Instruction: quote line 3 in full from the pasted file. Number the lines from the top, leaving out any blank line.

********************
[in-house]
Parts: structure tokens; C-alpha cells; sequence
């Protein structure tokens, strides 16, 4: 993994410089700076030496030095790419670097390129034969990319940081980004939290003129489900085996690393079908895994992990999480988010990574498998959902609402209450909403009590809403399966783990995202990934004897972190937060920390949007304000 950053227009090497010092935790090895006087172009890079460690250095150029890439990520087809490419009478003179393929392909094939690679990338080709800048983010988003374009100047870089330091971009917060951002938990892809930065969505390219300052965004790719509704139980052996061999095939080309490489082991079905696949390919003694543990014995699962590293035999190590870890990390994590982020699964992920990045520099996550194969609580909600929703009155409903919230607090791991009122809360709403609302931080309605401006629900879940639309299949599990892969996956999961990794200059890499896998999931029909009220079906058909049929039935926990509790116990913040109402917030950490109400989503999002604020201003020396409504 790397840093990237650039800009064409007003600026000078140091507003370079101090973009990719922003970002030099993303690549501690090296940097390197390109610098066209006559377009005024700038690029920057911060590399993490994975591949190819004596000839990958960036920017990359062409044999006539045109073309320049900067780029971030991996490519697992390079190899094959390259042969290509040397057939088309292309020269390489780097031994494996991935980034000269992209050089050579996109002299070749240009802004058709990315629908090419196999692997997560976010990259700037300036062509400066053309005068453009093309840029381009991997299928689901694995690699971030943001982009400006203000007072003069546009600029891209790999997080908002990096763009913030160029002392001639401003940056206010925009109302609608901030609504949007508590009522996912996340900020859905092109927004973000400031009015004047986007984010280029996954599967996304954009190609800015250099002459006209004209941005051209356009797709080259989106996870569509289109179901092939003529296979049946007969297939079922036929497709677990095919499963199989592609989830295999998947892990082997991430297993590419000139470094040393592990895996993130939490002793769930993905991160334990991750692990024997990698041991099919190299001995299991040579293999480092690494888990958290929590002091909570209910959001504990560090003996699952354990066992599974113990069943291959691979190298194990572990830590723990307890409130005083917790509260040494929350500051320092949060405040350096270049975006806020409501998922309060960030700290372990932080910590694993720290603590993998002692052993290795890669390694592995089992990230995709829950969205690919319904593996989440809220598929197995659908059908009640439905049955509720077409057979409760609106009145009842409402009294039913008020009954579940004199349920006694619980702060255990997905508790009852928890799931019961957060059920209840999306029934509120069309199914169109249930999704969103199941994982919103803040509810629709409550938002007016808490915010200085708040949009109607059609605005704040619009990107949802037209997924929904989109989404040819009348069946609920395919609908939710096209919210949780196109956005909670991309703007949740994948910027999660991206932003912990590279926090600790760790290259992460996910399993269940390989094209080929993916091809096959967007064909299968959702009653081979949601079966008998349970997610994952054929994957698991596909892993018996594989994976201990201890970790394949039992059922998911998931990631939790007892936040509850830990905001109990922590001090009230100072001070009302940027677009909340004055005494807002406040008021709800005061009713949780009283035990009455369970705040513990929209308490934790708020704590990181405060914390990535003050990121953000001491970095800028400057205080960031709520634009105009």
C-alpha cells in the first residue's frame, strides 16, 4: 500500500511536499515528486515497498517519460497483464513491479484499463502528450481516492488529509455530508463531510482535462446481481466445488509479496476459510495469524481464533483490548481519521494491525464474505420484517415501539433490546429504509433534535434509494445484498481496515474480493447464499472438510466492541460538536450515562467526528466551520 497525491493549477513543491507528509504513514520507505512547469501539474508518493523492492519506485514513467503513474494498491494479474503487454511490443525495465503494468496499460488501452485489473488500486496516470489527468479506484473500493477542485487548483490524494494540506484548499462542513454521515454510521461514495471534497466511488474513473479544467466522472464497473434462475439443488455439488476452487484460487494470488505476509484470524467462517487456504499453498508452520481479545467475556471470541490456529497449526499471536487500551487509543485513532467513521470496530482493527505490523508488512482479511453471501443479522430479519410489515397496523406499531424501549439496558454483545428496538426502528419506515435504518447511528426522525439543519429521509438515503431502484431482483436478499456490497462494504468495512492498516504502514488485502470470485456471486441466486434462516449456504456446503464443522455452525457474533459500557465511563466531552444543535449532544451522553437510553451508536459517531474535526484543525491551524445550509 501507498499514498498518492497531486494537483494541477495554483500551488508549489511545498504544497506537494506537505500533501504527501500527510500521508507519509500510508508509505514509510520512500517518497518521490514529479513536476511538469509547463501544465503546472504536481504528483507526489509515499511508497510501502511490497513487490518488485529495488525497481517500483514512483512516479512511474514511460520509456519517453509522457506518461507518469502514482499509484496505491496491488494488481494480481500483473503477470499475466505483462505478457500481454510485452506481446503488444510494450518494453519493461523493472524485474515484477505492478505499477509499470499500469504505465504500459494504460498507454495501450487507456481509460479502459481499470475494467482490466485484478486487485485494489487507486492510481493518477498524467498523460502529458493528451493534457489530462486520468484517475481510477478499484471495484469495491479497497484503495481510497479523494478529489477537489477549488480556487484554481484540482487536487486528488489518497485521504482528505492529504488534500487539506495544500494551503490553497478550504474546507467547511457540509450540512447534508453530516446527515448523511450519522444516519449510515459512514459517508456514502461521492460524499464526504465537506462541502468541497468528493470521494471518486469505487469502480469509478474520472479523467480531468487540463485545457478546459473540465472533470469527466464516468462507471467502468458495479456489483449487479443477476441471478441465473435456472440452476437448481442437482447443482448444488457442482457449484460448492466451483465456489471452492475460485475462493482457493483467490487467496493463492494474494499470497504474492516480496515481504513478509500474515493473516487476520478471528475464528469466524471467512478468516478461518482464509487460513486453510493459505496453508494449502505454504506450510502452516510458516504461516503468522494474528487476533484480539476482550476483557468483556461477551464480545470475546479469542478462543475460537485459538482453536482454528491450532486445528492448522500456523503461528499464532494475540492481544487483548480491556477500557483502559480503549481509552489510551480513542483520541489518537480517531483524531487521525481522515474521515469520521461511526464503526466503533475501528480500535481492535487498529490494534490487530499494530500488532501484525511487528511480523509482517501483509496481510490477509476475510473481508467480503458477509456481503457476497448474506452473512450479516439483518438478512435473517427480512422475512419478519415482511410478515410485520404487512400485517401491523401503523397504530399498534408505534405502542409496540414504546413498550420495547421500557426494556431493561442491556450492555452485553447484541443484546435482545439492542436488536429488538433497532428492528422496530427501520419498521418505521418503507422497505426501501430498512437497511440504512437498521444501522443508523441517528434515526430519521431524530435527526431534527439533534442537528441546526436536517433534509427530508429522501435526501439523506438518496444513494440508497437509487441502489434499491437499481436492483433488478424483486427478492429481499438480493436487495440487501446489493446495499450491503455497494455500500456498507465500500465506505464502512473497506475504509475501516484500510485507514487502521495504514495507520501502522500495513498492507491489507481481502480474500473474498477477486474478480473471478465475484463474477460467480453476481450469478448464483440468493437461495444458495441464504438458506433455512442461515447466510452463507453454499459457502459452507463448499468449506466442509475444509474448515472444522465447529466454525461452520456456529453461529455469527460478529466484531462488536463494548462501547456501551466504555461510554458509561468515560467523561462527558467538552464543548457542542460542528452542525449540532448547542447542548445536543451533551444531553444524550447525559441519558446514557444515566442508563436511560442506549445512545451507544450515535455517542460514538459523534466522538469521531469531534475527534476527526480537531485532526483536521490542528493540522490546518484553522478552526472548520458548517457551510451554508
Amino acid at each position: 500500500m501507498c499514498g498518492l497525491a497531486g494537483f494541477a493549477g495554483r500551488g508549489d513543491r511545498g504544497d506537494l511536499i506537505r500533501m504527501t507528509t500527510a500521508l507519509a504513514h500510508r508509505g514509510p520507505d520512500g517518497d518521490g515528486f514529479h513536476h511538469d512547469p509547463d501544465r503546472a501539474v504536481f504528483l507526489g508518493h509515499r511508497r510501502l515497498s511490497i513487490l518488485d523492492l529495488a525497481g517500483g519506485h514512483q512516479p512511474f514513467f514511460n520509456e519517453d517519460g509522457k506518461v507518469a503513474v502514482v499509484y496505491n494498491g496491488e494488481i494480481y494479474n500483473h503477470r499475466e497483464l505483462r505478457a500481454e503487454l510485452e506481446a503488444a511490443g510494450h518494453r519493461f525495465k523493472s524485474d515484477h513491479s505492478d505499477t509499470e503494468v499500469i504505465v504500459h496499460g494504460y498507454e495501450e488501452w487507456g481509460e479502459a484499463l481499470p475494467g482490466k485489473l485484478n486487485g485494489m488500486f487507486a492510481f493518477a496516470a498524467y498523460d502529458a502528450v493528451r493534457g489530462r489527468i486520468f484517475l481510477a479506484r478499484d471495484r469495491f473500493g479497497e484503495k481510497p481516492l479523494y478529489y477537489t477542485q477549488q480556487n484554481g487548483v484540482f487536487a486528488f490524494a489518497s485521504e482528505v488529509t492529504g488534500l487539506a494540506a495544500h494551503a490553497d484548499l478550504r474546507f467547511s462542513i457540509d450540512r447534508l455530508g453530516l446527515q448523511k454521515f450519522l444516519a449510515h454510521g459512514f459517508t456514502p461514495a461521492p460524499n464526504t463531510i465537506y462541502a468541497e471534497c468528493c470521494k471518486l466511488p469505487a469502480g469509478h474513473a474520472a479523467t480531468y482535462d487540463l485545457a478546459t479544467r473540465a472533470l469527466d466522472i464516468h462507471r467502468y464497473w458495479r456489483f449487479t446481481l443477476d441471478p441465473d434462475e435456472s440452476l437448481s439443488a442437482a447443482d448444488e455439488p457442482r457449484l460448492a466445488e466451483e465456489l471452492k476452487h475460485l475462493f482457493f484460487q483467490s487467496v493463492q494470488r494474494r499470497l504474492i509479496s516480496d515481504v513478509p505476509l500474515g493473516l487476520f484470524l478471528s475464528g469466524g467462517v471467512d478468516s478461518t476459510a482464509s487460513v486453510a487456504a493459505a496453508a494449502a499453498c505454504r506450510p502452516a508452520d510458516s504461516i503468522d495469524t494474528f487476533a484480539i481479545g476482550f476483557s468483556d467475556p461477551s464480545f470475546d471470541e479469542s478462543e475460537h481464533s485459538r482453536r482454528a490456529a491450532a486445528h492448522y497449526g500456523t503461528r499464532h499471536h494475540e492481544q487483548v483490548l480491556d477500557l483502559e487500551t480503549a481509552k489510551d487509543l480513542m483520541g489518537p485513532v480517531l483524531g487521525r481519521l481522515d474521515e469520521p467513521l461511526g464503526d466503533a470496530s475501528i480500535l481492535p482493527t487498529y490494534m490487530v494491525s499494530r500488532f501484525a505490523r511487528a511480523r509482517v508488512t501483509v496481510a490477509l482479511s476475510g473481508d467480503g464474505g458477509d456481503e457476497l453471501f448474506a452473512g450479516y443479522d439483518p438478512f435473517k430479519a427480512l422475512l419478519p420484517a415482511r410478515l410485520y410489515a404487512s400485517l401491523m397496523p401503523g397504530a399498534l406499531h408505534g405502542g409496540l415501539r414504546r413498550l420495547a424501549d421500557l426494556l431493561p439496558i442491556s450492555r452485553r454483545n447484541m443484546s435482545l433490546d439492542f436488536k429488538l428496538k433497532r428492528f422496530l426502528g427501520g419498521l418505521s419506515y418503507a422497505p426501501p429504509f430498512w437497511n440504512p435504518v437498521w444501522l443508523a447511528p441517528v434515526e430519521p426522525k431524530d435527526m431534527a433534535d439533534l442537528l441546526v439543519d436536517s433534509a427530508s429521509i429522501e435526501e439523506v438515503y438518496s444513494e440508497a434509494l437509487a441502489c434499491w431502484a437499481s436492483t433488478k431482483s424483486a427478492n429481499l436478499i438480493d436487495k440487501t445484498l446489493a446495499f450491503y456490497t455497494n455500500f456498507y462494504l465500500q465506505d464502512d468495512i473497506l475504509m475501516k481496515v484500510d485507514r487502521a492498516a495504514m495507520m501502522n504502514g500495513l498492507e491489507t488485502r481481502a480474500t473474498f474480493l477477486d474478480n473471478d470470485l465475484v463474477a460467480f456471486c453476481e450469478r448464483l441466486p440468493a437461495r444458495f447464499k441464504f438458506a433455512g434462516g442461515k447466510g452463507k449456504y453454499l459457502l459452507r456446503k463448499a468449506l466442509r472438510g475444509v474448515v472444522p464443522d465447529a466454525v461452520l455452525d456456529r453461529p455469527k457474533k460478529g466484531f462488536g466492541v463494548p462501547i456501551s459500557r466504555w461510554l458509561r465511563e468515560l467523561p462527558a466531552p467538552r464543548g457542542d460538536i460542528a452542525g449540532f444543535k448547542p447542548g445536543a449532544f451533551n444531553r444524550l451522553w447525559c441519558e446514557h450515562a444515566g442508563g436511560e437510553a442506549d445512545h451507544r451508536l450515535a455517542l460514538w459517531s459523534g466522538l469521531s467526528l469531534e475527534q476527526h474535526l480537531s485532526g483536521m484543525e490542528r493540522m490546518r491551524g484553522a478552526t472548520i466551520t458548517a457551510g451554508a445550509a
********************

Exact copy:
């Protein structure tokens, strides 16, 4: 993994410089700076030496030095790419670097390129034969990319940081980004939290003129489900085996690393079908895994992990999480988010990574498998959902609402209450909403009590809403399966783990995202990934004897972190937060920390949007304000 950053227009090497010092935790090895006087172009890079460690250095150029890439990520087809490419009478003179393929392909094939690679990338080709800048983010988003374009100047870089330091971009917060951002938990892809930065969505390219300052965004790719509704139980052996061999095939080309490489082991079905696949390919003694543990014995699962590293035999190590870890990390994590982020699964992920990045520099996550194969609580909600929703009155409903919230607090791991009122809360709403609302931080309605401006629900879940639309299949599990892969996956999961990794200059890499896998999931029909009220079906058909049929039935926990509790116990913040109402917030950490109400989503999002604020201003020396409504 790397840093990237650039800009064409007003600026000078140091507003370079101090973009990719922003970002030099993303690549501690090296940097390197390109610098066209006559377009005024700038690029920057911060590399993490994975591949190819004596000839990958960036920017990359062409044999006539045109073309320049900067780029971030991996490519697992390079190899094959390259042969290509040397057939088309292309020269390489780097031994494996991935980034000269992209050089050579996109002299070749240009802004058709990315629908090419196999692997997560976010990259700037300036062509400066053309005068453009093309840029381009991997299928689901694995690699971030943001982009400006203000007072003069546009600029891209790999997080908002990096763009913030160029002392001639401003940056206010925009109302609608901030609504949007508590009522996912996340900020859905092109927004973000400031009015004047986007984010280029996954599967996304954009190609800015250099002459006209004209941005051209356009797709080259989106996870569509289109179901092939003529296979049946007969297939079922036929497709677990095919499963199989592609989830295999998947892990082997991430297993590419000139470094040393592990895996993130939490002793769930993905991160334990991750692990024997990698041991099919190299001995299991040579293999480092690494888990958290929590002091909570209910959001504990560090003996699952354990066992599974113990069943291959691979190298194990572990830590723990307890409130005083917790509260040494929350500051320092949060405040350096270049975006806020409501998922309060960030700290372990932080910590694993720290603590993998002692052993290795890669390694592995089992990230995709829950969205690919319904593996989440809220598929197995659908059908009640439905049955509720077409057979409760609106009145009842409402009294039913008020009954579940004199349920006694619980702060255990997905508790009852928890799931019961957060059920209840999306029934509120069309199914169109249930999704969103199941994982919103803040509810629709409550938002007016808490915010200085708040949009109607059609605005704040619009990107949802037209997924929904989109989404040819009348069946609920395919609908939710096209919210949780196109956005909670991309703007949740994948910027999660991206932003912990590279926090600790760790290259992460996910399993269940390989094209080929993916091809096959967007064909299968959702009653081979949601079966008998349970997610994952054929994957698991596909892993018996594989994976201990201890970790394949039992059922998911998931990631939790007892936040509850830990905001109990922590001090009230100072001070009302940027677009909340004055005494807002406040008021709800005061009713949780009283035990009455369970705040513990929209308490934790708020704590990181405060914390990535003050990121953000001491970095800028400057205080960031709520634009105009």